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rick santelli. >> and there is a pro and con with respect to those who trade it, but it is above the radar screen at any more time than i have witnessed in the trading and the tv run. if you are looking at the following chartsk and this is the 10s minus the 2s and currently 93, 94 point, and basically the flattest since 2007, but remember, it was reversing as we are catching up to the metric, but there is a month-to-date chart there, and the meat of the curve and the long end including the 30-years minus five and you could see it is resting on the area that a lot of the traders are nervous about with regard to whether there is a major violation to break the long term support. but take a more common sense approach no the yield curve, and with respect to flattening, and we have done many of the talks, the curve yield can flat tten o
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steepen with rates moving in the same direction or not in the same direction, and after the minutes l.a. week from the fed, we saw that all rates are moving higher and the curve is flattening or remaining flat. what does that mean in english? a 2-year note yield is moving more to the upside, but the 10s and the 30s are moving to the upside as well. why is that important? well, from the common sense approach, every trader i talk to, and i mean, every single trader on continents varied, but more than positive investing in the interest-free environment, and they say it is one of the thi things to grin and bear it or grit and bear it. but in the end, there is more to it, because in my opinion, in a curve with the long end moving up at a time when the fed is maybe deciding to normalize the rates and the fed's first
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tightening for the first time in a year is show ing thing that ts are in a positive mode like positive data. if we get the positive data, we will see that the long end rate s are going to be moving higher. if negative rates are bad, then less negative should be positive and the fed taking the bull by the horns so to the speak, and going against the grain of japan and in many other countries like draw gi -- -- draghi in the eurozone, it is not outside of the realm of possible that the rise by the fed could give us a steep yield. >> thank you, rick santelli. and now, looking at tim cook and his speaking of the future of the television world. >> apps are the future of tv. and so we have launched the new apple tv product, but it is clear to us as we pull the string, there is a lot left to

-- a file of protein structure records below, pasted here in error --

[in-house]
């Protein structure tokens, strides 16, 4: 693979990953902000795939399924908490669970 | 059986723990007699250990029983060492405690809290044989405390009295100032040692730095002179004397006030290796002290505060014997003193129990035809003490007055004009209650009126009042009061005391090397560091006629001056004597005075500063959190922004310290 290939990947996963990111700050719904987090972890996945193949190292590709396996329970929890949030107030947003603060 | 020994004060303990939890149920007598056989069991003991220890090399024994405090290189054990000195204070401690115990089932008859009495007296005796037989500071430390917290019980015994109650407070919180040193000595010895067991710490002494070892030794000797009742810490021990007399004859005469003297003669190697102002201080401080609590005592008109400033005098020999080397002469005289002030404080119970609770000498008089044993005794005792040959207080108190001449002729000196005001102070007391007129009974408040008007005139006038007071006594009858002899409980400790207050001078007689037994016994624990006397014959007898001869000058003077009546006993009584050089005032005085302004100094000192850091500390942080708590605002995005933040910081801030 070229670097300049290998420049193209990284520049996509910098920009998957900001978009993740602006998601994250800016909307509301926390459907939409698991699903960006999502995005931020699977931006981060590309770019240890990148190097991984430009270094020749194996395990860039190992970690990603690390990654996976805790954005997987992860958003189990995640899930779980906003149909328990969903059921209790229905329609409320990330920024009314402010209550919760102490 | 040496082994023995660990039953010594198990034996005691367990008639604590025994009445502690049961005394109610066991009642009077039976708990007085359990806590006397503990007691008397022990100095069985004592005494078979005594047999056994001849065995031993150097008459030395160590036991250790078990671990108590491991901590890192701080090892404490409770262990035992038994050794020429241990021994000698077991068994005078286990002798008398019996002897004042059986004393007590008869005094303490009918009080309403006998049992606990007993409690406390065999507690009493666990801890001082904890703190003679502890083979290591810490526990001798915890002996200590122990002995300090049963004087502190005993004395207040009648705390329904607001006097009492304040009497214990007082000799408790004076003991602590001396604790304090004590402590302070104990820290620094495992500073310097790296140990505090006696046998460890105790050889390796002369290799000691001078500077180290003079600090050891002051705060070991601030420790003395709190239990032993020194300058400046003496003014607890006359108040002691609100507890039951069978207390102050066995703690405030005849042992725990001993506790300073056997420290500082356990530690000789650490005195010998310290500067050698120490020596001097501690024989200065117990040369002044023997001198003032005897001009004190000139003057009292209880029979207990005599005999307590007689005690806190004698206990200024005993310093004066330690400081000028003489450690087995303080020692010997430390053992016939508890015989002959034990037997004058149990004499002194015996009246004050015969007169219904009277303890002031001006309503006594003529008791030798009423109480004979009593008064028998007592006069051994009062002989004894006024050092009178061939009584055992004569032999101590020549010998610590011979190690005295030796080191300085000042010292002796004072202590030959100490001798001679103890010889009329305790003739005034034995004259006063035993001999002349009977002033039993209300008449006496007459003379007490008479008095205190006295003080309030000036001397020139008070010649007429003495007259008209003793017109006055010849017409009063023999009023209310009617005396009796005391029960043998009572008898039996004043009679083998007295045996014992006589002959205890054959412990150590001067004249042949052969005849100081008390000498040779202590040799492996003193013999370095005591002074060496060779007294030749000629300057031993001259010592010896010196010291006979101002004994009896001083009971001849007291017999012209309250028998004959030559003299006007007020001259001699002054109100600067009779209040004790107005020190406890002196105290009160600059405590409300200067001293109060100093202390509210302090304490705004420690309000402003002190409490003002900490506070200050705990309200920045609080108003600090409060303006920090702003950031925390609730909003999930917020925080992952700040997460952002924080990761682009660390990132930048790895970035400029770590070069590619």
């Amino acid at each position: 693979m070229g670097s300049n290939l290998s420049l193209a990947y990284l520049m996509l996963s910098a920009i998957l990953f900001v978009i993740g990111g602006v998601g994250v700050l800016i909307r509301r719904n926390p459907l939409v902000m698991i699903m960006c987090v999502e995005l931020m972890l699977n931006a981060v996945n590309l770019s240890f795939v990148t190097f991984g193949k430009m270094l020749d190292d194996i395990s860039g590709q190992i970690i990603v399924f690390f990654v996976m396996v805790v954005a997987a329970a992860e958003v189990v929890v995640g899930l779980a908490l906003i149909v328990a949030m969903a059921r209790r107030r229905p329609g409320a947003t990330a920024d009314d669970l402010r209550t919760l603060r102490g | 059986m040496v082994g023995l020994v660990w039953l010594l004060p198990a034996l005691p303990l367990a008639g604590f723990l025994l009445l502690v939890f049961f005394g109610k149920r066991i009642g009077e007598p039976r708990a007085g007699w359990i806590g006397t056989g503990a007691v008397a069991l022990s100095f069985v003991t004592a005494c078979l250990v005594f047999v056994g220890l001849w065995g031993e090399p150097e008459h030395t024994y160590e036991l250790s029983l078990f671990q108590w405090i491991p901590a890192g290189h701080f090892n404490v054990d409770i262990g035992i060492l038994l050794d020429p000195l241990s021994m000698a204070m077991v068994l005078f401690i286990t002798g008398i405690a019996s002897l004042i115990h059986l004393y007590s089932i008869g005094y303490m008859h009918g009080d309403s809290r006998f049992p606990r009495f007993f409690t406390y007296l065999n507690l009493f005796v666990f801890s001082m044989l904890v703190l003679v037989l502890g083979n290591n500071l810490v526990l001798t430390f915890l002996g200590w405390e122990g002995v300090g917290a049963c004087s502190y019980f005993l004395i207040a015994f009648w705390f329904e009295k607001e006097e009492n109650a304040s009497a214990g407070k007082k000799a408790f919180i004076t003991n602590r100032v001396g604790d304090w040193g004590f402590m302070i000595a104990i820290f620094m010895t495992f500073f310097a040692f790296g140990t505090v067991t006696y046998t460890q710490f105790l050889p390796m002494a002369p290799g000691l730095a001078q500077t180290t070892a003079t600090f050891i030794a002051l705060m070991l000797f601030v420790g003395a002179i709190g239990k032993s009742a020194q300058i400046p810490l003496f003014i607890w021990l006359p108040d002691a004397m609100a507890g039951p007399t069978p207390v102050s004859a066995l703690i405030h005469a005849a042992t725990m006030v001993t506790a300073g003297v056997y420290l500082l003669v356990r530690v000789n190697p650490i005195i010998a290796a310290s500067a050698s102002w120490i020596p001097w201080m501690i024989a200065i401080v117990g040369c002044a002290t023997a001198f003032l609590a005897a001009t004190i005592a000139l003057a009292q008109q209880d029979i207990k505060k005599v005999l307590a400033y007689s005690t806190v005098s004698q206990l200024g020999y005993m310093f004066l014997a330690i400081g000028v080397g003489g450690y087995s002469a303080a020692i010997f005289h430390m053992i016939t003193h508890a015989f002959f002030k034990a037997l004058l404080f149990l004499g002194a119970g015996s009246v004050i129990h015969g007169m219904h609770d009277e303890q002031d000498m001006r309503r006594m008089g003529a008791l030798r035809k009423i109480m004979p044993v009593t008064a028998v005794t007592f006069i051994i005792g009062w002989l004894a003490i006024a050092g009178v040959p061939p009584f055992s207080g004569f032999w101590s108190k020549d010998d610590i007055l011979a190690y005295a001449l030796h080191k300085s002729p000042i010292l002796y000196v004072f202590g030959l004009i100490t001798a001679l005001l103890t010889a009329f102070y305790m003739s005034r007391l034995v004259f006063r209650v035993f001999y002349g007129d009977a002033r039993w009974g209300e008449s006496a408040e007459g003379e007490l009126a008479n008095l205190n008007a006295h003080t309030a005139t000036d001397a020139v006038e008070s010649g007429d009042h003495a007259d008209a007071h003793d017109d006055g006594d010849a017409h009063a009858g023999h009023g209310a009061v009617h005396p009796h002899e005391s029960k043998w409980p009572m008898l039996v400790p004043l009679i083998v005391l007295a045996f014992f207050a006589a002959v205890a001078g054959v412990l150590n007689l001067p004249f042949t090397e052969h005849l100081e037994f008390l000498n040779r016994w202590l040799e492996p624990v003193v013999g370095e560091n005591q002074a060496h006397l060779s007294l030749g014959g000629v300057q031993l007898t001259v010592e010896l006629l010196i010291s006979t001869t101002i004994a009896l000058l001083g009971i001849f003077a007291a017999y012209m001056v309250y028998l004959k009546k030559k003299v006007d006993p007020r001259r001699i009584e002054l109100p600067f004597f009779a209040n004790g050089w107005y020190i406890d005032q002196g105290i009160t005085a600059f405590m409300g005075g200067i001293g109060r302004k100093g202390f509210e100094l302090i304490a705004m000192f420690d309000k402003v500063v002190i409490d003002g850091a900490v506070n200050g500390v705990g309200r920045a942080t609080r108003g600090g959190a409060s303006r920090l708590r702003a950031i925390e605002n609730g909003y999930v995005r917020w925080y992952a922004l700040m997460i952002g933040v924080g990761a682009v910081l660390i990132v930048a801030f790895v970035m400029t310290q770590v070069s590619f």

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do, and we'd like to be a catalyst in changing the world of entertainment. >> carl, a lot left to do. >> i picture tim cook in this headquarters of apple and filled with string, because the first time he talked about pulling string was february of 2012. and it is a lot of string if you have been pulling it for 4 1/2 years, and still pulling it, my goodness, knit a sweater. they have to come out with an over the top tv and the interative strings, come on. >> tell it to gene munster. >> and is the future of mobile in your hand. >> he paid with his hand. he put the hand up, and you are good to go. and like that, is crazy. >> and literal ly in your hand.
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our next guest ditched cash and credit cards and wallet for a chip inserted directly into the hand. sounds painful. he is going to joins next.
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our next guest is immersing himself in the business of mobile payments. ch charlie worzle ditched cash and credit cards and wallets for a month. he inserted a chip into his hand, and there is an x-ray
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ther there, and charlie is going to join us here at post 9 to show us the hand, and you cannot tell where it is, charlie? >> well, it is invisible to most people, and you can see it there. and no, it is -- i don't notice it anymore and it is more like a party trick or something that i can talk about. >> and walk us through, how did it start and how did it happen? >> well, so, i wrote a story that came out this week, and it is sort of the expiration of the fin tech and i got rid of the cash for an entire month and i did not use any physical cards and just digital means and throughout the experiment, i wanted to push myself and to find what this is the furthest possible extent of this future of the payments, and i found a guy chipping people in sweden and i went over the sweden, and he did it. how often do you get personally rejected with the payments in the hands? cash is universal except when you leave the country, and then